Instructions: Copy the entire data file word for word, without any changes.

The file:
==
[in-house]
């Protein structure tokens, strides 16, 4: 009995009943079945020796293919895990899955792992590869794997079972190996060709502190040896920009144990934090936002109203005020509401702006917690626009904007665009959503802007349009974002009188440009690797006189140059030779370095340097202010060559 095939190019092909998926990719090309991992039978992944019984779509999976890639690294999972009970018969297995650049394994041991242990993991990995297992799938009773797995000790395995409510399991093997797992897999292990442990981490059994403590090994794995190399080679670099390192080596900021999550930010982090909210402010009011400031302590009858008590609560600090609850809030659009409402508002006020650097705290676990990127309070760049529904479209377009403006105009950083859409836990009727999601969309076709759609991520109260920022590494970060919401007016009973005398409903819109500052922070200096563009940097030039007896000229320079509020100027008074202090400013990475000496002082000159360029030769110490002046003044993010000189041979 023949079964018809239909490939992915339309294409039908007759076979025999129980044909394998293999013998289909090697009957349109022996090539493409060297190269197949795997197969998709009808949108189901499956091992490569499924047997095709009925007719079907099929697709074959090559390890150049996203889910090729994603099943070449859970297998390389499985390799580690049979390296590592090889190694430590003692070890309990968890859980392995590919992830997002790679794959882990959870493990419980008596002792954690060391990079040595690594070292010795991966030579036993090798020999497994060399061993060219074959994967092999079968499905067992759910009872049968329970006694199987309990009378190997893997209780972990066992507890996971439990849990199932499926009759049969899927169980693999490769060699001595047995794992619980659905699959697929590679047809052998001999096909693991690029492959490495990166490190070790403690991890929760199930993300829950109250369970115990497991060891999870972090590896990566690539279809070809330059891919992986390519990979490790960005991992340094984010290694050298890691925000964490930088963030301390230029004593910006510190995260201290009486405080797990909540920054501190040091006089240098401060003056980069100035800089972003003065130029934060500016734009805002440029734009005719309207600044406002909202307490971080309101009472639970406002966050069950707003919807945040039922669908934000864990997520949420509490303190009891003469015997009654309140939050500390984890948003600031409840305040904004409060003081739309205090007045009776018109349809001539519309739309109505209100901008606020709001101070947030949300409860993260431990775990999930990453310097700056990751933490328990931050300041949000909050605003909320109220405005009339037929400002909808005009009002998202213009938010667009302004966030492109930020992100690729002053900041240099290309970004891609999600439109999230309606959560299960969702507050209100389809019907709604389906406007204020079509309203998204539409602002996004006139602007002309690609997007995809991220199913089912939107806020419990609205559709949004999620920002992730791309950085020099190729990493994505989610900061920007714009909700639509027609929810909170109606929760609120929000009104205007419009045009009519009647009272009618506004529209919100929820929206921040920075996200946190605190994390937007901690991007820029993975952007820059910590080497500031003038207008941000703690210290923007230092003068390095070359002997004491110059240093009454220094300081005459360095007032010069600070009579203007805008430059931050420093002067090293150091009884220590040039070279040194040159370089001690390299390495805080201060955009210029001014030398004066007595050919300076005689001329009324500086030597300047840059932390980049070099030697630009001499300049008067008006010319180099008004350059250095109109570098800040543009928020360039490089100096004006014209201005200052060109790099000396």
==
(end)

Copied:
[in-house]
């Protein structure tokens, strides 16, 4: 009995009943079945020796293919895990899955792992590869794997079972190996060709502190040896920009144990934090936002109203005020509401702006917690626009904007665009959503802007349009974002009188440009690797006189140059030779370095340097202010060559 095939190019092909998926990719090309991992039978992944019984779509999976890639690294999972009970018969297995650049394994041991242990993991990995297992799938009773797995000790395995409510399991093997797992897999292990442990981490059994403590090994794995190399080679670099390192080596900021999550930010982090909210402010009011400031302590009858008590609560600090609850809030659009409402508002006020650097705290676990990127309070760049529904479209377009403006105009950083859409836990009727999601969309076709759609991520109260920022590494970060919401007016009973005398409903819109500052922070200096563009940097030039007896000229320079509020100027008074202090400013990475000496002082000159360029030769110490002046003044993010000189041979 023949079964018809239909490939992915339309294409039908007759076979025999129980044909394998293999013998289909090697009957349109022996090539493409060297190269197949795997197969998709009808949108189901499956091992490569499924047997095709009925007719079907099929697709074959090559390890150049996203889910090729994603099943070449859970297998390389499985390799580690049979390296590592090889190694430590003692070890309990968890859980392995590919992830997002790679794959882990959870493990419980008596002792954690060391990079040595690594070292010795991966030579036993090798020999497994060399061993060219074959994967092999079968499905067992759910009872049968329970006694199987309990009378190997893997209780972990066992507890996971439990849990199932499926009759049969899927169980693999490769060699001595047995794992619980659905699959697929590679047809052998001999096909693991690029492959490495990166490190070790403690991890929760199930993300829950109250369970115990497991060891999870972090590896990566690539279809070809330059891919992986390519990979490790960005991992340094984010290694050298890691925000964490930088963030301390230029004593910006510190995260201290009486405080797990909540920054501190040091006089240098401060003056980069100035800089972003003065130029934060500016734009805002440029734009005719309207600044406002909202307490971080309101009472639970406002966050069950707003919807945040039922669908934000864990997520949420509490303190009891003469015997009654309140939050500390984890948003600031409840305040904004409060003081739309205090007045009776018109349809001539519309739309109505209100901008606020709001101070947030949300409860993260431990775990999930990453310097700056990751933490328990931050300041949000909050605003909320109220405005009339037929400002909808005009009002998202213009938010667009302004966030492109930020992100690729002053900041240099290309970004891609999600439109999230309606959560299960969702507050209100389809019907709604389906406007204020079509309203998204539409602002996004006139602007002309690609997007995809991220199913089912939107806020419990609205559709949004999620920002992730791309950085020099190729990493994505989610900061920007714009909700639509027609929810909170109606929760609120929000009104205007419009045009009519009647009272009618506004529209919100929820929206921040920075996200946190605190994390937007901690991007820029993975952007820059910590080497500031003038207008941000703690210290923007230092003068390095070359002997004491110059240093009454220094300081005459360095007032010069600070009579203007805008430059931050420093002067090293150091009884220590040039070279040194040159370089001690390299390495805080201060955009210029001014030398004066007595050919300076005689001329009324500086030597300047840059932390980049070099030697630009001499300049008067008006010319180099008004350059250095109109570098800040543009928020360039490089100096004006014209201005200052060109790099000396």